The Black Lives Matter movement is in the spotlight again after the death of George Floyd. His last words, “I can’t breathe,” sparked outrage across the country, and protests broke out in Minneapolis, Minnesota, as well as other states throughout the US.
The issue of police brutality against African-Americans is not a new issue and forms a defining part of history for black Americans. As questions rage on whether Derek Chauvin and the other cops involved will be justly punished for their deeds, let us look at how African Americans have had to fight for their rights since the Jim Crow laws were implemented in the 1870s.
1. Rev. Dr. Pauli Murray
The only woman at Howard Law School in 1944, Murray was also the top of her class. She had an idea to challenge the “separate” in “separate but equal” legal doctrine, Plessy v. Ferguson while discussing the Jim Crow laws. Murray argued that segregation was unconstitutional. Her theory became the basis of her 1950 book, States’ Laws on Race and Color.
NAACP attorney Thurgood Marshall called the book the “bible” of Brown v. Board of Education. When Murray died in 1985, public awareness of her many contributions continued to grow. In 2012, she was sainted by the Episcopal Church and in 2017, Yale named a residential college in her honor. She also became an icon for the LGBTQ community because of her progressive approach to gender fluidity.
2. Mamie Till Mobley
Mamie Mobley is the mother of Emmett Till, who was lynched in 1955 in Mississippi by two white men who claimed that he had “wolf-whistled” at one of their wives. Mississippi officials tried to dispose of the lynched teenager’s body quickly, but Mobley obtained a court order to have her child’s remains returned to Chicago.
She insisted Emmett’s brutalized body should be displayed during his funeral, even though his casket arrived padlocked and sealed with the state seal of Mississippi. “I want the world to see what they did to my boy,” the grieving mother explained. While her goal wasn’t activism, she helped inspire the civil rights movement with Rev. Jesse Jackson remarking that she “broke the emotional chains of Jim Crow” after she passed.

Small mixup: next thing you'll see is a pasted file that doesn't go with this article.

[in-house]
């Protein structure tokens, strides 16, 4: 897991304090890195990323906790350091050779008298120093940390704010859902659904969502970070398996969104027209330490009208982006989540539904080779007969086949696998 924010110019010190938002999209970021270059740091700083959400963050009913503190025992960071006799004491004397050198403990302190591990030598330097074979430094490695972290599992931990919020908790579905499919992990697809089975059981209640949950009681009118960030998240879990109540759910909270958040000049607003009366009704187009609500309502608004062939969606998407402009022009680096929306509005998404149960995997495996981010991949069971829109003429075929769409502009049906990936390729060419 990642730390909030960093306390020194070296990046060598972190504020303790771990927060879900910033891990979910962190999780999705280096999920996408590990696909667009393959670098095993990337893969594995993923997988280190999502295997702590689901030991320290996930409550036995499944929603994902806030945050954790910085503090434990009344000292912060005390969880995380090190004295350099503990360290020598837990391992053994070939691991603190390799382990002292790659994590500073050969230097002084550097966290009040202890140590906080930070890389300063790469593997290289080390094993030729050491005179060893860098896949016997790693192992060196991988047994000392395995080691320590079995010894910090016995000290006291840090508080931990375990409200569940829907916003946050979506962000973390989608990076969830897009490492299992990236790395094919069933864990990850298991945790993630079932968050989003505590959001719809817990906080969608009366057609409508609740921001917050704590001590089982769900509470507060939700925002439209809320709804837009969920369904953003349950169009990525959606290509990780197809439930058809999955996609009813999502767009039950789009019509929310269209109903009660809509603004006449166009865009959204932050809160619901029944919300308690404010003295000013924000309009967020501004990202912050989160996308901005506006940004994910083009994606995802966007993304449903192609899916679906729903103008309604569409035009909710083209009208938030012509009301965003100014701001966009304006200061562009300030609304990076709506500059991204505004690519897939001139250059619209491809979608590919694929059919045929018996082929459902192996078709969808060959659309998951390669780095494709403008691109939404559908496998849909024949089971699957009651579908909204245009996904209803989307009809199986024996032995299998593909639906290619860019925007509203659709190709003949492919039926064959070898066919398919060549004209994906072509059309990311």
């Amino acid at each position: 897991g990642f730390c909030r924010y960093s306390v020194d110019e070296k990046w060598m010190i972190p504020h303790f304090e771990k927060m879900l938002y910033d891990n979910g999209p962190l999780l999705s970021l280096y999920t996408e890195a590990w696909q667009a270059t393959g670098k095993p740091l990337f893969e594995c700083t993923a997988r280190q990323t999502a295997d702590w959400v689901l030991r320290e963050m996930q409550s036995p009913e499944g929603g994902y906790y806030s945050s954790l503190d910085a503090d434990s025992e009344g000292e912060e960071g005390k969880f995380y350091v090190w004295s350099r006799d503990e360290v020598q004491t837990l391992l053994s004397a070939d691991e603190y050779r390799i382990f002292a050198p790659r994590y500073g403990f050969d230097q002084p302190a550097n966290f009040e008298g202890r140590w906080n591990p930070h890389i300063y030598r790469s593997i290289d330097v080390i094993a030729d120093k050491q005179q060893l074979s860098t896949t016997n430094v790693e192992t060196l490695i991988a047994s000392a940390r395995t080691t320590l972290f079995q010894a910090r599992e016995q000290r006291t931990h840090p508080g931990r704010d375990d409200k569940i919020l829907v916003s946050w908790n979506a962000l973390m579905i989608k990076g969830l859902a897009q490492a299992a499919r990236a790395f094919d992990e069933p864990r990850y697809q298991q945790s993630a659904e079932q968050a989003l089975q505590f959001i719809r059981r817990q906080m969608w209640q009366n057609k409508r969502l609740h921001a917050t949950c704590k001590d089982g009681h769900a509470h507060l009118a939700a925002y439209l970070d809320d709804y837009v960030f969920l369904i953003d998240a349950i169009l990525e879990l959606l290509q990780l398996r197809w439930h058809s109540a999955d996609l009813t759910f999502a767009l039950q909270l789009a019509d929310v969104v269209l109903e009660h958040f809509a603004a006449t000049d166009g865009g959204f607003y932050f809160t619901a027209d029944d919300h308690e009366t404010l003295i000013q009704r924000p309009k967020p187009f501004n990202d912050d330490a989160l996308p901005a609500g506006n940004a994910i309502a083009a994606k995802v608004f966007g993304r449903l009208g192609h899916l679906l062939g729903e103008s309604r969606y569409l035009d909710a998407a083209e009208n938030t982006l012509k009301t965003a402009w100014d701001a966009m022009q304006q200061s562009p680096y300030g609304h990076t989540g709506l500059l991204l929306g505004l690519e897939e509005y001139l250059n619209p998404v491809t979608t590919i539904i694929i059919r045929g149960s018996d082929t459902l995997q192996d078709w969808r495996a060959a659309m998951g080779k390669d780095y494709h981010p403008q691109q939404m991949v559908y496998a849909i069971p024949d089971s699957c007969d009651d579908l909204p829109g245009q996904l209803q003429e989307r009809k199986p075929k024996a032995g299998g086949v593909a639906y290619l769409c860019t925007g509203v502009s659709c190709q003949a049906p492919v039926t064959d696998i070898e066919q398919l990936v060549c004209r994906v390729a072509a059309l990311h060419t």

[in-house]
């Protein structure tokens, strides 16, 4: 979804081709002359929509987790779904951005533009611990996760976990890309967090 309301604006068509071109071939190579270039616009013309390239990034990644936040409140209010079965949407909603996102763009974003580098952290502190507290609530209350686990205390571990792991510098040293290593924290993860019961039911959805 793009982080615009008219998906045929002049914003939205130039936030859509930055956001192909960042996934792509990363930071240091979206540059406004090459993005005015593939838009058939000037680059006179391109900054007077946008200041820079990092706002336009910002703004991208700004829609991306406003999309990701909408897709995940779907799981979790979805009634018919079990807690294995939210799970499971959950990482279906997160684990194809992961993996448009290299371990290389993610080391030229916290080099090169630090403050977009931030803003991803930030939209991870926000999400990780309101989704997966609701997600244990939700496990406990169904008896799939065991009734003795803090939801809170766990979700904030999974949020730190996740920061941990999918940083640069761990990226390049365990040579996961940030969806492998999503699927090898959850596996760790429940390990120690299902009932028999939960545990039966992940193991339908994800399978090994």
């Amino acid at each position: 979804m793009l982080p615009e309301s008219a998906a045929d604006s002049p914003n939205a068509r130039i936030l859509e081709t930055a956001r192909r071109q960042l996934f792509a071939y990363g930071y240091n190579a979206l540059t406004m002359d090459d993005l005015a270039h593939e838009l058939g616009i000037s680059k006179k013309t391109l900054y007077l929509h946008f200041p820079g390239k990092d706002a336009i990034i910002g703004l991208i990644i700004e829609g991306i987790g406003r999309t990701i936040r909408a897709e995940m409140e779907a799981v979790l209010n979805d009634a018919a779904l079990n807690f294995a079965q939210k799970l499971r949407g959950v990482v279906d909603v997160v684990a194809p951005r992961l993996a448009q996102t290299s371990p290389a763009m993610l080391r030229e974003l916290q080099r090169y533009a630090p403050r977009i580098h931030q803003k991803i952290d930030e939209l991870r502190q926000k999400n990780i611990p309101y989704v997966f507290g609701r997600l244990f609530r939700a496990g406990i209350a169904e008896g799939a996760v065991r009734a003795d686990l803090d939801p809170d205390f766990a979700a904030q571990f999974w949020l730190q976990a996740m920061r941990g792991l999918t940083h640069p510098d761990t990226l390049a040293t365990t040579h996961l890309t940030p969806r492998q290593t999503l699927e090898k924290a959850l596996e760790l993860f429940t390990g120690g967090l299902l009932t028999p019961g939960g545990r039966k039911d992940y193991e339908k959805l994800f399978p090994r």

3. Claudette Colvin
15-year-old Claudette Colvin was moved by the story of freedom fighters when her high school observed Negro History Week in 1955. Colvin got her chance to put up her own fight when she and three other black students were told to give up their seats for white women in downtown Montgomery.
She was arrested and put on probation. Her rebellion came nine months before Rosa Parks’s protest who became the face of the NAACP’s civil rights battle and Montgomery bus boycott. Colvin later joined three other women—Mary Louise Smith, Aurelia Browder, and Susie McDonald—as the plaintiffs in the Browder v. Gayle case that ultimately overturned bus segregation in Alabama.
4. Maude Ballou
Maude Ballou served as Martin Luther King, Jr.’s personal secretary from 1955 to 1960. Her work placed her in enormous danger. Ballou’s children’s lives were threatened, and KKK members watched her at work through the windows of the church, but Ballou just kept on working.
“I was a daredevil, I guess. I didn’t have time to worry about what might happen, or what had happened, or what would happen.”She told The Washington Post in 2015.
Ballou went on to serve as a teacher and college administrator. She passed away at 93 years old on August 26, 2019.
5. Diane Nash
As a native of Chicago, Diane Nash hadn’t experienced desegregation within the Jim Crow South until she attended Fisk University in Nashville, Tennessee. She became the chairperson of the Student Nonviolent Coordination Committee (SNCC) in 1960 and organized nonviolent sit-ins at segregated lunch counters throughout Nashville.
Nash took on other challenges such as the Freedom Rides, a protest against segregated bus terminals. Under Nash’s direction, SNCC continued the protest from Birmingham, Alabama, to Jackson, Mississippi. John Seigenthaler, the assistant to Attorney General Robert Kennedy Jr., tried to persuade her to end the Freedom Rides, insisting the bloodshed would continue if they persisted. Nash told Seigenthaler that they knew the risks involved and had prepared their wills before continuing the Freedom Rides.